Amid increasing attention on how internal auditors can evolve in their positions, a newly published survey of stakeholders offers some valuable insights on best practices. Not surprisingly, a focus on strategic planning and risk management within auditors’ organizations is key. The survey report by the Institute of Internal Auditors Research Foundation and global consultancy Protiviti is based on responses from 1,124 participants in 23 countries.
- f you’re like a majority of Americans, you may be looking for new, creative ways to ease your annual tax burden. Fortunately, there are several things you can do to cut your taxes or increase the amount of your tax refund without incurring the wrath of the IRS.
- Tax credits and allowable deductions come and go as the IRS changes its rules and regulations almost on a yearly basis. However, there are lots of ways to trim your taxes that are likely to remain applicable for a while.
1. Contribute to a 401k or IRA
Your tax due is based on your adjusted gross income, or AGI. The higher your AGI, the more you owe in taxes to the government. Critical word here is “adjusted,” which refers to the fact that you can reduce this all-important total in a coupleof ways – one method is to deposit pre-tax contributions into a 401k or other tax-deductible retirement account, such as an IRA.
The more you contribute to your 401k, the more you can reduce your AGI and the amount you owe in taxes. In 2016, the maximum IRA and 401k contribution limits are 5,500 and $18,000 respectively for anyone 49 years of age and under. Anyone 50 and older can add an additional $1,000 to the IRA limit and an additional $6,000 to the 401k limit.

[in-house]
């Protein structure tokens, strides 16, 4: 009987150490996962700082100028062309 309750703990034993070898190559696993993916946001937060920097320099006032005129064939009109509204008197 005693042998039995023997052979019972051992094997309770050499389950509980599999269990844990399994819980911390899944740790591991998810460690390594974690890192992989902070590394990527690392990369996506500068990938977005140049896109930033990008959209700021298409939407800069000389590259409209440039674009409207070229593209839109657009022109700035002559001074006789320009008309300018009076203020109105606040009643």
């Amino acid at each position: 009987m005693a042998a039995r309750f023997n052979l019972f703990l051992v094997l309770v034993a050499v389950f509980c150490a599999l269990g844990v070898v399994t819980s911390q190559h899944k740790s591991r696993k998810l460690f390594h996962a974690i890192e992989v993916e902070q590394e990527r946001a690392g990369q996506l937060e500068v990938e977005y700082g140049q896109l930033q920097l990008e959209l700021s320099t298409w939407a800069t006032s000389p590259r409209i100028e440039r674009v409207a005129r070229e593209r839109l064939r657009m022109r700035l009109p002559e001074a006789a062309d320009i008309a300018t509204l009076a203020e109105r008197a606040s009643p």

And while that money are well-preserved in your regular retirement account and hopefully growing every year, you don’t need to pay capital gains tax on it either. You do have to pay income tax on the funds when you withdraw them, but you may be in a lower income tax bracket when you retire, and therefore pay a lower tax rate on the withdrawn funds than you would now.
2. Don’t Pay Off Your Student Loans
It’s often advisable to pay off all kinds of debts as soon as possible so that you don’t have to pay as much interest…
However, if we’re talking about the student loans, the interest you pay actually helps at tax time because you can deduct it from your AGI.
The more you contribute to your 401k, the more you can reduce your AGI and the amount you owe in taxes. In 2016, the maximum IRA and 401k contribution limits are 5,500 and $18,000 respectively for anyone 49 years of age and under.
Pay off your credit card debt by all means, but pay off your student loans last so that you can wring out every possible penny in deductions. Note that there are limits to how much interest you can deduct. Furthermore, your income affects whether you can use this deduction at all. For the 2015 tax year, you can deduct up to $2,500 in student loan interest if your modified AGI is $65,000 or less.
If you make more than this, then you may still be able to deduct a part of your student loan interest as long as your modified AGI is less than $80,000. So at that point the deduction ends for you. (Modified AGI is similar to AGI with the addition of certain deductions, such as IRA contributions, qualified tuition expenses, and student loan interest.)